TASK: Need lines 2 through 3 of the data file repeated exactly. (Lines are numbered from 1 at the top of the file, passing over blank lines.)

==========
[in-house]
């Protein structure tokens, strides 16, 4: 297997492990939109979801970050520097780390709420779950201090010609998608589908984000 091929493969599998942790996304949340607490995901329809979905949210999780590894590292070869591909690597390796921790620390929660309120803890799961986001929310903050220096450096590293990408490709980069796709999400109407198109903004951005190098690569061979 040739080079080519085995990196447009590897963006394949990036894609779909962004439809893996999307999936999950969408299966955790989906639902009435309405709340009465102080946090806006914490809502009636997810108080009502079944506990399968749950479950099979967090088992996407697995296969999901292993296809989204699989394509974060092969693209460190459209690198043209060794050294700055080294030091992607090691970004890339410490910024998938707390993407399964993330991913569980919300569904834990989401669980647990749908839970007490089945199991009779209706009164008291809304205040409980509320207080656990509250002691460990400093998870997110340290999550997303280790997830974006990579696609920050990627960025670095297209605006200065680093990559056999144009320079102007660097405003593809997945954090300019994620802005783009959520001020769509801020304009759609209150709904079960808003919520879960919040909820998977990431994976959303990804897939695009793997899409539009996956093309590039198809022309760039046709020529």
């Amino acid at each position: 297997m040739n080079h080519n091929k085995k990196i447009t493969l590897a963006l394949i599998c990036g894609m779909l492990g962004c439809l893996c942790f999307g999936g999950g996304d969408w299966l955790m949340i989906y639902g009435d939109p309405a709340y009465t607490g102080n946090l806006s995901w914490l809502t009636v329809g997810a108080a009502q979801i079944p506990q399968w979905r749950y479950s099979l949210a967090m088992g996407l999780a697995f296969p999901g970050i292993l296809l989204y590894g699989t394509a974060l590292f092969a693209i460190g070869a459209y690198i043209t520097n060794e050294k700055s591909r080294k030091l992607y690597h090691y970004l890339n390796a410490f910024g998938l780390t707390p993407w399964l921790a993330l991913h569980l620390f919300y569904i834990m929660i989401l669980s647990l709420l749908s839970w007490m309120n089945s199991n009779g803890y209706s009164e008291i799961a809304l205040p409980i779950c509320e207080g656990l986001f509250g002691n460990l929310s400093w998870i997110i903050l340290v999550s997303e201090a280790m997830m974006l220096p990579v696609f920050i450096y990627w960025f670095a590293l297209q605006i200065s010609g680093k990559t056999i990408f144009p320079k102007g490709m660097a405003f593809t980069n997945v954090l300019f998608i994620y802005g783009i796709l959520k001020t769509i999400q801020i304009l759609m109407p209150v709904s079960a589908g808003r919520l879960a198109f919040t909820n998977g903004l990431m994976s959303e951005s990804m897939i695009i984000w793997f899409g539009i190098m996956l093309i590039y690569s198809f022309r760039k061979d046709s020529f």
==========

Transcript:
């Protein structure tokens, strides 16, 4: 297997492990939109979801970050520097780390709420779950201090010609998608589908984000 091929493969599998942790996304949340607490995901329809979905949210999780590894590292070869591909690597390796921790620390929660309120803890799961986001929310903050220096450096590293990408490709980069796709999400109407198109903004951005190098690569061979 040739080079080519085995990196447009590897963006394949990036894609779909962004439809893996999307999936999950969408299966955790989906639902009435309405709340009465102080946090806006914490809502009636997810108080009502079944506990399968749950479950099979967090088992996407697995296969999901292993296809989204699989394509974060092969693209460190459209690198043209060794050294700055080294030091992607090691970004890339410490910024998938707390993407399964993330991913569980919300569904834990989401669980647990749908839970007490089945199991009779209706009164008291809304205040409980509320207080656990509250002691460990400093998870997110340290999550997303280790997830974006990579696609920050990627960025670095297209605006200065680093990559056999144009320079102007660097405003593809997945954090300019994620802005783009959520001020769509801020304009759609209150709904079960808003919520879960919040909820998977990431994976959303990804897939695009793997899409539009996956093309590039198809022309760039046709020529």
């Amino acid at each position: 297997m040739n080079h080519n091929k085995k990196i447009t493969l590897a963006l394949i599998c990036g894609m779909l492990g962004c439809l893996c942790f999307g999936g999950g996304d969408w299966l955790m949340i989906y639902g009435d939109p309405a709340y009465t607490g102080n946090l806006s995901w914490l809502t009636v329809g997810a108080a009502q979801i079944p506990q399968w979905r749950y479950s099979l949210a967090m088992g996407l999780a697995f296969p999901g970050i292993l296809l989204y590894g699989t394509a974060l590292f092969a693209i460190g070869a459209y690198i043209t520097n060794e050294k700055s591909r080294k030091l992607y690597h090691y970004l890339n390796a410490f910024g998938l780390t707390p993407w399964l921790a993330l991913h569980l620390f919300y569904i834990m929660i989401l669980s647990l709420l749908s839970w007490m309120n089945s199991n009779g803890y209706s009164e008291i799961a809304l205040p409980i779950c509320e207080g656990l986001f509250g002691n460990l929310s400093w998870i997110i903050l340290v999550s997303e201090a280790m997830m974006l220096p990579v696609f920050i450096y990627w960025f670095a590293l297209q605006i200065s010609g680093k990559t056999i990408f144009p320079k102007g490709m660097a405003f593809t980069n997945v954090l300019f998608i994620y802005g783009i796709l959520k001020t769509i999400q801020i304009l759609m109407p209150v709904s079960a589908g808003r919520l879960a198109f919040t909820n998977g903004l990431m994976s959303e951005s990804m897939i695009i984000w793997f899409g539009i190098m996956l093309i590039y690569s198809f022309r760039k061979d046709s020529f």